Enthusiasts of the fourth industrial revolution like to talk about the world changing rapidly and the need for people to become increasingly more flexible.
Rapid development and the spread of information technologies prompt further rapid changes in the legal system. But the existing system has hardly been able to ‘catch up’ with the current situation.
We keep hearing that people should learn to adjust to these changes. However, rather than criticizing people’s lack of flexibility, proponents of the fourth industrial revolution insist that more attention should be paid to the relationship between the competences of smart technologies and people’s abilities.
After all, no one urges a calculator-wielding employee to work faster in order to catch up with their calculator. Neither Klaus Schwab, the founder of World Economic Forum, in his discussions of the multifaceted impact of the fourth industrial revolution, nor philosopher Lucian Floridi, in his exhaustive analysis of the revolution caused by information and communication technologies, suggest that people should compete with machines. Instead, both of them focus on the newly developing relationships between humans and machines.
New political strategists, including those in Lithuania, have taken to launching the ‘govtech’ initiatives, urging the public sector to become ever more transparent, innovative and efficient, using tools based on smart technologies, which should also help tackle excessive paperwork and ever-growing bureaucracy.
The need for ‘creative destruction’
Advocates of govtech, however, often note that the newest technologies have a tendency to distract people from their core tasks. This is because digital tools do not necessarily ensure the desired flexibility with administration. Problems arise when highly qualified and experienced employees have no time left to reflect on their activities. Their time is consumed by managing tasks whereas their creative potential, which could inspire unconventional decisions, remains unused. As a result, the joy caused by quick and efficient decisions is often replaced by the disappointment of being stalled by rules and regulations.
It is worth considering an invitation issued by the Lithuanian governmental agency for science, innovation and technology (Lithuanian – MITA), on 31 March 2020, ‘to create a device to measure emotions’, an EmotionMeter, which would be ‘innovative, compact, and one of its kind, with no equivalents in either Lithuania or abroad’. The pre-commercial procurement of the idea for such a device was initiated by the Centre for Pedagogical and Psychological Support at the Municipality of Trakai County. The device in question was described as very relevant and necessary, because, during the pandemic, people’s psychological state could be damaged not only by the fear and anxiety caused by the spread of the virus, but also by the economic and social consequences that the quarantine would bring about. Therefore, ‘it is important to closely monitor the emotional state of a human being; to recognize the emotions s/he experiences; to detect their emergence and trace their development’. After the proposal was made public, it drew criticism from many psychologists and the media. Nonetheless, ideas about how to ensure that people feel happy and stay productive deserves a closer examination, particularly in the context of contemporary technology and innovation policies.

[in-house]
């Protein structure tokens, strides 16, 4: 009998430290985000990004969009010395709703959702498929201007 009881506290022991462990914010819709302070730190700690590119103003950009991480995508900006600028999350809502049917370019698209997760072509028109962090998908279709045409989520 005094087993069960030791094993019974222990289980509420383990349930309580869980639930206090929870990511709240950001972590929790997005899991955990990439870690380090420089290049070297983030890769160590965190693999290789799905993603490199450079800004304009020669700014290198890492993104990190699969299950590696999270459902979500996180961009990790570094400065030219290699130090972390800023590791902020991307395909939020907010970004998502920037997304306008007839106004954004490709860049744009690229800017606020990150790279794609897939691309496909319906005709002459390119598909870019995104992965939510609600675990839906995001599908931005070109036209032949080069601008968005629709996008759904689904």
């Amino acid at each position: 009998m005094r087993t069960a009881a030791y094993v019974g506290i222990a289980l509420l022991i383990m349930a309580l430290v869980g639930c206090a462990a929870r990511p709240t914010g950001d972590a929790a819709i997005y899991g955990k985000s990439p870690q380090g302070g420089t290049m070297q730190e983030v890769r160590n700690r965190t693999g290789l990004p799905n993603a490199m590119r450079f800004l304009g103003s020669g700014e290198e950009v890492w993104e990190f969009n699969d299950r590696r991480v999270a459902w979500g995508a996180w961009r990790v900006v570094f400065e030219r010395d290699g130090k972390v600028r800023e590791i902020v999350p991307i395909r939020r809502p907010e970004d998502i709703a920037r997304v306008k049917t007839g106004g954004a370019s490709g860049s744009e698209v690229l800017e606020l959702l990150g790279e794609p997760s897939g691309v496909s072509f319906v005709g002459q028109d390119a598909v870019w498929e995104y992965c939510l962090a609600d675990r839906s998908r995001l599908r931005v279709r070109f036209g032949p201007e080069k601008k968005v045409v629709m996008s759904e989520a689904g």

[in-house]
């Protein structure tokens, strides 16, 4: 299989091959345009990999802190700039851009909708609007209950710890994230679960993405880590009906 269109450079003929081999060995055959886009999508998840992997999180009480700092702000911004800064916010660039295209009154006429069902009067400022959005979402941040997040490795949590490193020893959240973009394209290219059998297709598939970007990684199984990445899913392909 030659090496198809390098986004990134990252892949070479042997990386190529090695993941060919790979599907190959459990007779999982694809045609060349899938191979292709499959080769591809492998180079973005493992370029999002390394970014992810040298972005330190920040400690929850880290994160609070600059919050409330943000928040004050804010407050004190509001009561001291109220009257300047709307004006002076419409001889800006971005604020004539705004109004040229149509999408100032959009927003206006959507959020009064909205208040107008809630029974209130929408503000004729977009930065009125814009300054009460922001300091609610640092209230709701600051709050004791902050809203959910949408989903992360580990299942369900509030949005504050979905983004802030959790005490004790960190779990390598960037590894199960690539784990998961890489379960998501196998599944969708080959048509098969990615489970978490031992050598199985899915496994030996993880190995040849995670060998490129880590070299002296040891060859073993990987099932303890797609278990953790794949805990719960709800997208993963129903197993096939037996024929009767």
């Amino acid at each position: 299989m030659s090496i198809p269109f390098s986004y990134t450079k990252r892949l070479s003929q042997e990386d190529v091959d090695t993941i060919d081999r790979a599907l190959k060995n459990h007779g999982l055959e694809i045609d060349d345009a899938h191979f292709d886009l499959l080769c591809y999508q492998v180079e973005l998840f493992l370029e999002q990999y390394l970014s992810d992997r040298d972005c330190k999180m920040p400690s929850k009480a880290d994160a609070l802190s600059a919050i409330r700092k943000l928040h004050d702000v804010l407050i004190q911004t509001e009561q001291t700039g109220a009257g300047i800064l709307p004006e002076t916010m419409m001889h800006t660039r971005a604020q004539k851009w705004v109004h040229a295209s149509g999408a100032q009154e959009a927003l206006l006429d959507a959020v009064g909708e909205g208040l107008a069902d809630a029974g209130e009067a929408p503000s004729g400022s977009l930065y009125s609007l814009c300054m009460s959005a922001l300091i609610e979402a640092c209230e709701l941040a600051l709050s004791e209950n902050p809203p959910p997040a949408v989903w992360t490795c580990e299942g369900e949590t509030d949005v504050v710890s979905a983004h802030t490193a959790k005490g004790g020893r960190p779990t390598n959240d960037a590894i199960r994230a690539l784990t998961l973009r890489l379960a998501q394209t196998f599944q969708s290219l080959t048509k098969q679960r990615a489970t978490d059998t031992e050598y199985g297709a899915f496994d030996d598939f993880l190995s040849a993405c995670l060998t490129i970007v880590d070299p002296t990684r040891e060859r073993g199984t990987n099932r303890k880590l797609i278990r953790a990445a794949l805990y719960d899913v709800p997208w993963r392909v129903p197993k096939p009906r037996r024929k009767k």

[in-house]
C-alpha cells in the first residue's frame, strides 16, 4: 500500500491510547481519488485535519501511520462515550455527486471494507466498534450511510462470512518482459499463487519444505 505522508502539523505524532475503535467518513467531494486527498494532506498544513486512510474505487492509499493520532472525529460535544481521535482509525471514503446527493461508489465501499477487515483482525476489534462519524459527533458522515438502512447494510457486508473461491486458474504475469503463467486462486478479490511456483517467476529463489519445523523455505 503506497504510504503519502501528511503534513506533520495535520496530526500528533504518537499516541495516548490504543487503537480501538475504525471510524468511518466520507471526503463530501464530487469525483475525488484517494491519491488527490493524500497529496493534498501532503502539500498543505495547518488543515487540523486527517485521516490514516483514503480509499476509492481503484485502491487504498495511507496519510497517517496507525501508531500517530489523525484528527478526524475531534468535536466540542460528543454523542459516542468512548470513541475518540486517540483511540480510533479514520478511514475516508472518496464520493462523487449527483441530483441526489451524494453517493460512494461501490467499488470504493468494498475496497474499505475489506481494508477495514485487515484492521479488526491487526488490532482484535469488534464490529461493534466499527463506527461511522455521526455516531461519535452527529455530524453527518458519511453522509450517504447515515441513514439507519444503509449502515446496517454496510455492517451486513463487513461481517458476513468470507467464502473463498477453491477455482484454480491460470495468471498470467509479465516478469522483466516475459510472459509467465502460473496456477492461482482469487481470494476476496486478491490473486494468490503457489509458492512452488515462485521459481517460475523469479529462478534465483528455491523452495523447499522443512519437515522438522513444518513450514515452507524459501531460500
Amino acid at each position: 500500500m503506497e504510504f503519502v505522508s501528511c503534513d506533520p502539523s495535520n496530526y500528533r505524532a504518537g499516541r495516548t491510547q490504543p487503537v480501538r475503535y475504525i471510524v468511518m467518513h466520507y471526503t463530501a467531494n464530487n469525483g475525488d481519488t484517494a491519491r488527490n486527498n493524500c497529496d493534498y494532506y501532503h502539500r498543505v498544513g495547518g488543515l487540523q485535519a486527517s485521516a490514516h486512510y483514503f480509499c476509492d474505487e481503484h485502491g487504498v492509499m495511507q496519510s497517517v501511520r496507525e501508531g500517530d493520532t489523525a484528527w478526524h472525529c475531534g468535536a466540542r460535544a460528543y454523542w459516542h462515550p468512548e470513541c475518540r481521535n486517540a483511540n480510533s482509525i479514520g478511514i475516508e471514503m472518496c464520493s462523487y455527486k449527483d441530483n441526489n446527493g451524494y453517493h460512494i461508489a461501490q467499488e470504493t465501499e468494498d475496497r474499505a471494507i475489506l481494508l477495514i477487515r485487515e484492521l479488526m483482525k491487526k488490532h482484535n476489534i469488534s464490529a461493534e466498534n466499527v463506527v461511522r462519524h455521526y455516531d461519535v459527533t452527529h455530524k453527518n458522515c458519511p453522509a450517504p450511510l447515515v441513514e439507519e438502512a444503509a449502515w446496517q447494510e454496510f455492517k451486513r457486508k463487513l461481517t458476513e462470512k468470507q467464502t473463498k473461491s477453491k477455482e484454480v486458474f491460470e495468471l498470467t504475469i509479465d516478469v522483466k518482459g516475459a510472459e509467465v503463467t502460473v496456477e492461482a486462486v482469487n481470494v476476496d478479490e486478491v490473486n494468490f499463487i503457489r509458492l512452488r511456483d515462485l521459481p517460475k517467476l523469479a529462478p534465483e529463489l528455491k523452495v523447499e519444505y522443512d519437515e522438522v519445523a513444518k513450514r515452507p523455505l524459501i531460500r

Whether – or how – human beings can be made more productive and efficient by controlling their emotional impulses is of great interest to the world’s most powerful political leaders and the heads of corporations. This is one of the reasons that the digital data behind our online activities is so actively tracked. Biometric measurements are also collected with enthusiasm. All this data helps developers create new tools and applications.
However, I do not regard the phenomenon of happiness from a subjective point of view; that is, I am not interested in the subtleties of how feelings can be revealed. My focus is public political rhetoric related to the ideology of universal happiness and optimism, so deeply rooted in the contemporary world. This becomes particularly obvious during times of crisis.
Creating happiness programmes and indexes
More than ten years ago, many business and political leaders made declarations about their aims to ensure the happiness of their societies. In Lithuania, such visions of the future were being developed and promoted by the National Progress Council (Valstybės pažangos taryba), with aspirations towards universal happiness included in some political programmes. For instance, during the parliamentary election campaign of 2008, with a world financial crisis already imminent, the Liberal and Centre Union set a goal: Lithuania would rank among the fifteen happiest countries in the world by 2015. The leader of the party Artūras Zuokas promised to invite experts to calculate indexes of happiness and creativity. A few years later, the Prime Minister of the Lithuanian Government Andrius Kubilius also took to formulating aspirations for universal happiness and sketching trajectories of the country’s success. The optimism of such declarations, as well as the growth of the gross domestic product, has been an important motif in the political discourse for many years.
In 2019, the Office of the Lithuanian Government announced in its report focused on the implementation of the national progress strategy Lithuania 2030 that, ‘according to the happiness index, Lithuania had advanced from the 20th to the 18th position in the EU in 2017. In 2015-2017, the happiness index of the Lithuanian residents was measured at 5.95 points, showing a significant rise (by 0.66 points) over the last ten years, and according to this index, Lithuania is among the most rapidly improving countries in the world’. This report, including the happiness index, included claims that it used data provided by international organizations.
Less than a year later (as noted above, on 31 March 2020) MITA announced that it seeks ‘to monitor long-term changes in people’s emotional state’, and that a device designed to help conduct such monitoring ‘will help prevent both various health issues and social problems, and will boost people’s productivity and creativity’. And the idea of using science in our pursuit of happiness does not look so funny anymore.